- Scan the Partition: Choose the drive where your OS was installed (usually C) and click on Scan. Then wait for scanning to complete (this might range from minutes to hours).
- Click on DMP Files: Double-click the .dmp file extension located at the right panel.
- Delete the DMP Files: Right-click on memory.dmp and choose Delete (Permanently). On successful deletion, close the Space Usage Analyzer.
Delete the Dump Files from the File Location
You can also delete the system error memory dump files manually using the Windows File Explorer. From the explanation above, you already know the file path for the types of Win dump files we have. Here are detailed steps.
- Open the Control Panel
- Click on System. Then, Click on Advanced System Settings.
- Under Startup and Recovery, click on Settings.
- Click on the drop-down menu under the Write debugging information
- Choose the dump files and check their location.
- Copy the system dump file location(%SystemRoot%\Minidump for Minidump files and %SystemRoot%\MEMORY.DMP for the complete, kernel, and automatic dump files)
- Press Windows + R keys to open the Run dialog box
- Paste the copied dump file location press Enter.
- Select the files. Click on Delete and grant access to Delete Files.
- Restart your PC, and the dump files will disappear.
Delete Win Dump Files Using Disk Cleanup
Here is a step by step guide on how to delete win dump files with Disk Cleanup:
- Open Disk Cleanup and Click on Run as Administrator
- Click on Clean Up System Files
- Check the System Error Memory dump Files
- Click on OK and confirm Delete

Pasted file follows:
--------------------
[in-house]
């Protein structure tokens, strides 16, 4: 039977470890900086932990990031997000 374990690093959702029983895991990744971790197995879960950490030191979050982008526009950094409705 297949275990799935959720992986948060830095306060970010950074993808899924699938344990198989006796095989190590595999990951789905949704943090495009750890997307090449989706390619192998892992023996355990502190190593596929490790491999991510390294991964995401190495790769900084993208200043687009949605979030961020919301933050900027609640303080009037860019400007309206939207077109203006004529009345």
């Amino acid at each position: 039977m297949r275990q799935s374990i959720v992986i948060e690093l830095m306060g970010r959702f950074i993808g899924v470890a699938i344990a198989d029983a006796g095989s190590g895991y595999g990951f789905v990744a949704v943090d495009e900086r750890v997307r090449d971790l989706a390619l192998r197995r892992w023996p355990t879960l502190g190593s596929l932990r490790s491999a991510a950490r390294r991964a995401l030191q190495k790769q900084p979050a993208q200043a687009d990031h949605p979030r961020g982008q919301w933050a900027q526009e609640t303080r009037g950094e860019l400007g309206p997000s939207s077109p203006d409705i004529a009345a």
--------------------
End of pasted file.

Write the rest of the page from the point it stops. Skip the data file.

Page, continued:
Delete Dump Files via Extended Disk Cleanup Utility
If the normal Disk Cleanup Tool does not work, use the Extended Disk Cleanup utility. Here is a step-by-step guide on deleting files using the extended Disk Cleanup Utility.
- Run Command Prompt as an administrator
- Type the following commands and press Enter
- cmdexe /c Cleanmgr /sageset:65535
- Cleanmgr /sagerun:65535
- This will prompt the Disk Cleanup Settings window.
- Select the system error memory dump files and click OK.
System Error Memory Dump Files FAQs
What Are System Error Memory Dump Files in Disk Cleanup?
System error memory dump files are files generated by Windows when your system crashes. They are the files written when the Windows BSOD errors show the message “just collecting some error info.”
System dump files are in two major categories: memory.dmp and minidump located in be C:\Windows\memory.dmp and C:\Window\Minidump.dmp respectively. On analysis, they give information about everything that happens during the crash to identify the culprit responsibly.
How Do I Get Rid of System Error Memory Dump Files?
There are many ways of deleting the system error memory dump files. The most common method involves using the Disk Cleanup. However, it is also possible to use Space Analyzer, Command Prompt, Settings, and Extended Disk Cleanup Utility options to remove the files.
Where Are the System Error Memory Dump Files?
System error memory dump files are divided into memory.dmp and minidump. They are located on the drive on which the OS was installed.
For C drive, the location of the memory.dmp and minidump are C:\Windows\memory.dmp and C:\Window\Minidump.